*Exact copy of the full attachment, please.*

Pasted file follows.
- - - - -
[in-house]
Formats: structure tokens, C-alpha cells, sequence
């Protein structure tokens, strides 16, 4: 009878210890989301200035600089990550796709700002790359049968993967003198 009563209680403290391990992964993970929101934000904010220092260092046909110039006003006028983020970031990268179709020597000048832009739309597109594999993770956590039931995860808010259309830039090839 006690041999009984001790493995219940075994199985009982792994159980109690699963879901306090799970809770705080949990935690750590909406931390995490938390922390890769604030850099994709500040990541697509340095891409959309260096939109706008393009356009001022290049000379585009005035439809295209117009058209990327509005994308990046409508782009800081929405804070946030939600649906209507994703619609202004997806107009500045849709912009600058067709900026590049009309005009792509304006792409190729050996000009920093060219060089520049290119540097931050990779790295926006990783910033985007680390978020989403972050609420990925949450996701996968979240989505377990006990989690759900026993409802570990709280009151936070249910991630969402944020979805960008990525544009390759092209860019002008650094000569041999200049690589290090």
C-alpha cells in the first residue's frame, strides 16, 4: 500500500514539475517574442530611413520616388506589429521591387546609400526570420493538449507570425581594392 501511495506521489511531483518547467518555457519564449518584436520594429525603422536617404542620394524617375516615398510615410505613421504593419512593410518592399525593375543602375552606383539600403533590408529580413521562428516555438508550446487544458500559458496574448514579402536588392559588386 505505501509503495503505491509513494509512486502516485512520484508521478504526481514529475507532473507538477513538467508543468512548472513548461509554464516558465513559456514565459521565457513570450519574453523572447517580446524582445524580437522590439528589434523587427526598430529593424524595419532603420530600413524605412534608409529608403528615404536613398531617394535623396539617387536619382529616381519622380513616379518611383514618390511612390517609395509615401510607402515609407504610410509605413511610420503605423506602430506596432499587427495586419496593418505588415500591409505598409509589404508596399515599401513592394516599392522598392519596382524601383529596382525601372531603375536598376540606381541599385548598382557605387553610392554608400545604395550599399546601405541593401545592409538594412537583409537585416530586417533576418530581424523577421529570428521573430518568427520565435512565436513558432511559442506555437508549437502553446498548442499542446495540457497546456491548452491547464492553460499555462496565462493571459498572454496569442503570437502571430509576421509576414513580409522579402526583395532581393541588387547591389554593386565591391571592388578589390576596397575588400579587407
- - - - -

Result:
[in-house]
Formats: structure tokens, C-alpha cells, sequence
């Protein structure tokens, strides 16, 4: 009878210890989301200035600089990550796709700002790359049968993967003198 009563209680403290391990992964993970929101934000904010220092260092046909110039006003006028983020970031990268179709020597000048832009739309597109594999993770956590039931995860808010259309830039090839 006690041999009984001790493995219940075994199985009982792994159980109690699963879901306090799970809770705080949990935690750590909406931390995490938390922390890769604030850099994709500040990541697509340095891409959309260096939109706008393009356009001022290049000379585009005035439809295209117009058209990327509005994308990046409508782009800081929405804070946030939600649906209507994703619609202004997806107009500045849709912009600058067709900026590049009309005009792509304006792409190729050996000009920093060219060089520049290119540097931050990779790295926006990783910033985007680390978020989403972050609420990925949450996701996968979240989505377990006990989690759900026993409802570990709280009151936070249910991630969402944020979805960008990525544009390759092209860019002008650094000569041999200049690589290090």
C-alpha cells in the first residue's frame, strides 16, 4: 500500500514539475517574442530611413520616388506589429521591387546609400526570420493538449507570425581594392 501511495506521489511531483518547467518555457519564449518584436520594429525603422536617404542620394524617375516615398510615410505613421504593419512593410518592399525593375543602375552606383539600403533590408529580413521562428516555438508550446487544458500559458496574448514579402536588392559588386 505505501509503495503505491509513494509512486502516485512520484508521478504526481514529475507532473507538477513538467508543468512548472513548461509554464516558465513559456514565459521565457513570450519574453523572447517580446524582445524580437522590439528589434523587427526598430529593424524595419532603420530600413524605412534608409529608403528615404536613398531617394535623396539617387536619382529616381519622380513616379518611383514618390511612390517609395509615401510607402515609407504610410509605413511610420503605423506602430506596432499587427495586419496593418505588415500591409505598409509589404508596399515599401513592394516599392522598392519596382524601383529596382525601372531603375536598376540606381541599385548598382557605387553610392554608400545604395550599399546601405541593401545592409538594412537583409537585416530586417533576418530581424523577421529570428521573430518568427520565435512565436513558432511559442506555437508549437502553446498548442499542446495540457497546456491548452491547464492553460499555462496565462493571459498572454496569442503570437502571430509576421509576414513580409522579402526583395532581393541588387547591389554593386565591391571592388578589390576596397575588400579587407